The fire finch--also known as the Senegal fire finch, African fire finch or ruddy--can be shy and retiring, but are very hardy birds for beginning collectors. They are one of the most widespread birds in Africa. Fire finches are fairly gregarious and will do well in mixed flocks with other finches of similar size. They breed easily and will form bonded pairs readily.
Things You'll Need
- Large enclosure
- Wicker or straw nesting baskets
- Seed-based, live and green food
- nestling food, pelletized food or egg food
Ensure that the enclosure for the birds is roomy and allows a lot of freedom. When breeding fire finches, the more space the better. A 6-foot flight cage is ideal. Also, include lots of plant cover to allow the birds places to hide.
Provide large wicker or straw baskets that can be hidden behind plant materials in the enclosure. Add long blades and stems of grass, sisal, coconut fiber, dried moss and wool for use in nest construction.
Purchase fire finches in pairs. The birds are dimorphic, having different plumage for male and female. The males are bright red with darker red wings and a red beak. Females are dusty brown with darker brown wings and a brownish red beak. The birds should be at least 6 months old, active and in good health.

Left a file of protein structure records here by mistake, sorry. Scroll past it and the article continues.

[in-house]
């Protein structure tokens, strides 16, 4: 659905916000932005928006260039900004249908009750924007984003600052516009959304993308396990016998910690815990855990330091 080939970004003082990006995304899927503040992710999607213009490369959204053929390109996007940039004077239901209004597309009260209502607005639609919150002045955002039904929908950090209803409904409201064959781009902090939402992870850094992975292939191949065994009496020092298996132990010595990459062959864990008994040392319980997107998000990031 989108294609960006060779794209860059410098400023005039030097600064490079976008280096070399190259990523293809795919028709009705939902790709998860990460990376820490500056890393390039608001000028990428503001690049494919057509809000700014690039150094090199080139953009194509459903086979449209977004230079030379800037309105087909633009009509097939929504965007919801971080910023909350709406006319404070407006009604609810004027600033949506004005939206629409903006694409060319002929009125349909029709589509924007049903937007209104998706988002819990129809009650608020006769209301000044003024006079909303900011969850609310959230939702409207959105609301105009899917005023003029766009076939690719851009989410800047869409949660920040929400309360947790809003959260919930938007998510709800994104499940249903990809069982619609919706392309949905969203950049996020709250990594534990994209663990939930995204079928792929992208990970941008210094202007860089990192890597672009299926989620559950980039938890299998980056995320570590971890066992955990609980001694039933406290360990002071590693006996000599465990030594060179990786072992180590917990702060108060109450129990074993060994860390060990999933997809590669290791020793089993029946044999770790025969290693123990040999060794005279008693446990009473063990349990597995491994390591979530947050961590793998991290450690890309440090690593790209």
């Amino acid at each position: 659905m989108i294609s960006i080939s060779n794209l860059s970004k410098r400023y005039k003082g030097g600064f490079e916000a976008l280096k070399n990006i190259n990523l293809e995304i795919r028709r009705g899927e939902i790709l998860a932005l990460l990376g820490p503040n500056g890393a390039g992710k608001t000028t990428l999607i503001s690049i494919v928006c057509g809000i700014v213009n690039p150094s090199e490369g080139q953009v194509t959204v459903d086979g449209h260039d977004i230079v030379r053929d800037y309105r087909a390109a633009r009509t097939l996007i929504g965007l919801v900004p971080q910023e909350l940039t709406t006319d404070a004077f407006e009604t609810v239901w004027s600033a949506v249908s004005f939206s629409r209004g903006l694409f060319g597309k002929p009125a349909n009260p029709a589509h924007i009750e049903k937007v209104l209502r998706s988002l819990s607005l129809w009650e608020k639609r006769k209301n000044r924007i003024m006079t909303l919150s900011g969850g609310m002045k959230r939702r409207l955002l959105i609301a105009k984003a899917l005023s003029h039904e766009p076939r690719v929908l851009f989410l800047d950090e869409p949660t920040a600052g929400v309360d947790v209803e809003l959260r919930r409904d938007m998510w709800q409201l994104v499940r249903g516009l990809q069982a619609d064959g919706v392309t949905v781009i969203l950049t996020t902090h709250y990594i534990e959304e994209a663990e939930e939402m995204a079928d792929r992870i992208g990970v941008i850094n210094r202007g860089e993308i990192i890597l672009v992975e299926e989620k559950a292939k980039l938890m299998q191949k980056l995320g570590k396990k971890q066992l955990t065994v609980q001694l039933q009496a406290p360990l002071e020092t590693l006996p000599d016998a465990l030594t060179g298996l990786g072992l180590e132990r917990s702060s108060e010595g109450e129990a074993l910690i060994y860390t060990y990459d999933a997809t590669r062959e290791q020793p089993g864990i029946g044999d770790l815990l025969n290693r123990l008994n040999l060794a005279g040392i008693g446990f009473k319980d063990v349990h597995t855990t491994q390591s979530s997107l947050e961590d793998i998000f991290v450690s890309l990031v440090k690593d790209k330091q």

Offer a range of food during breeding and while chicks are young. A good finch or canary seed mix can be used. Soaked and sprouted seeds are also important to add to the diet. During breeding, feeding live food is also beneficial. Smaller meal worms or crickets are good choices. Include nestling food, pelletized food or egg food, which can be obtained from a pet supply store. Cuttle bones should be offered to ensure the birds get the proper minerals in their diet. Greens such as kale or romaine should be provided.
Watch the birds to see if they are pairing off and building a dome-shaped nest either in the baskets provided or in the mid-level of the flight cage. This is typical breeding behavior and a good indicator that breeding is going on. Breeding may occur at any time during the year. Once breeding is noted, remove any other adult birds from the enclosure.
Observe the nest for eggs and if either male and female birds are incubating them. The female will usually lay three to six white eggs. The eggs should hatch in 12 or 13 days. The chicks will be fledglings for about 18 to 21 days and totally independent 14 to 21 days later.